An additional technique employed to convey the forced virginity of Tita is the repeated use of female pronouns and lack of masculine presence in the passage. Women dominate the majority of the passage. They are both explicitly referred to as the Virgin Mary and Rosaura are or to Mama Elena’s commands, which all these characters are carrying out. Instead of naming Tita, Esquivel achieves a greater empathetic connection with the reader: it could have been anyone. The fact that it is a feminine pronoun complies with the female archetype of overly sensitive or emotional and sentimental. Focusing on two notable women and emphasising Tita, at least through repetition of “she”, contrasts with the distinct lack of masculine presence in the passage. The masculine figure is only referred to spuriously as “arm of a man”. It is not even a whole man but just his arm, further diminishing his importance. By removing the masculine aspect, Esquivel creates a physical virginity in the text. A man is implicitly needed in order to break it. The lack of male presence conjures a kind of linguistic nunnery where all the women are celibate out of necessity. It is physically impossible for Tita to not be a virgin, no matter how she yearns otherwise.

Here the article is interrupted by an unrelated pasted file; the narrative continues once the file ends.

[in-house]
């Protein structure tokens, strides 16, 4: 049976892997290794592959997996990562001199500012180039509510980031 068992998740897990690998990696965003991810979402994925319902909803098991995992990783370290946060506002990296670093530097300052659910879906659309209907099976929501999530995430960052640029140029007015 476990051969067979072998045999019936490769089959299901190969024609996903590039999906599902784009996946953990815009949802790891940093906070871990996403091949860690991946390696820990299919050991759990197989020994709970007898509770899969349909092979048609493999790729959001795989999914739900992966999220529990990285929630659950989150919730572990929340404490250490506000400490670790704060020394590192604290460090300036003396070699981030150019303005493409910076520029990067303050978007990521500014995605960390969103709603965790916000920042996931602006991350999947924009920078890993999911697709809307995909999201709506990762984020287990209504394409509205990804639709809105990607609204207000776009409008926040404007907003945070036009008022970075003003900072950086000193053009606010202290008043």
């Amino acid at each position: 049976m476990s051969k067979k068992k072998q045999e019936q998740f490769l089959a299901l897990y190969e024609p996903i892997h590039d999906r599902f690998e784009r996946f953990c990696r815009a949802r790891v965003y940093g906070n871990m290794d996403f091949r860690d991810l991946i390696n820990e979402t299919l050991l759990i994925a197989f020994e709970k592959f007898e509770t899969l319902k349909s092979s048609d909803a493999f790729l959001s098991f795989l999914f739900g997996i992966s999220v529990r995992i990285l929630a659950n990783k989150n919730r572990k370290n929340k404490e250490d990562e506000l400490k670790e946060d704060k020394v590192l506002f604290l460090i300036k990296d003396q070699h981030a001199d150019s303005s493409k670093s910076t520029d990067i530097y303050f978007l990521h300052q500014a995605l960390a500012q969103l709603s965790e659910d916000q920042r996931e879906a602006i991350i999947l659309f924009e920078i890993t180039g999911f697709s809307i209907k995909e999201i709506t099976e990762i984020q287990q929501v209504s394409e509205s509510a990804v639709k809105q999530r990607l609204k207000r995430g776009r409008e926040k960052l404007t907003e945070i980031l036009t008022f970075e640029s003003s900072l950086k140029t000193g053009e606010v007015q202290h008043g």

In summation, Esquivel’s character development of Tita amounts to the portrayal of a woman who has been forced into a state that does not comply with her natural character. She is an innately sexual being and yearns for it throughout the novel. We could not understand this passage’s true meaning without the analysis of the literary techniques it is made up from. As literary techniques are an intrinsic aspect of the novel as a linguistic form of communication, we have successfully proved form and content work together to produce the meaning of traditions forcing perversities that wouldn’t normally occur.

Reference

Esquivel, Laura. Like Water for Chocolate, Great Britain: Doubleday, 1989. Print.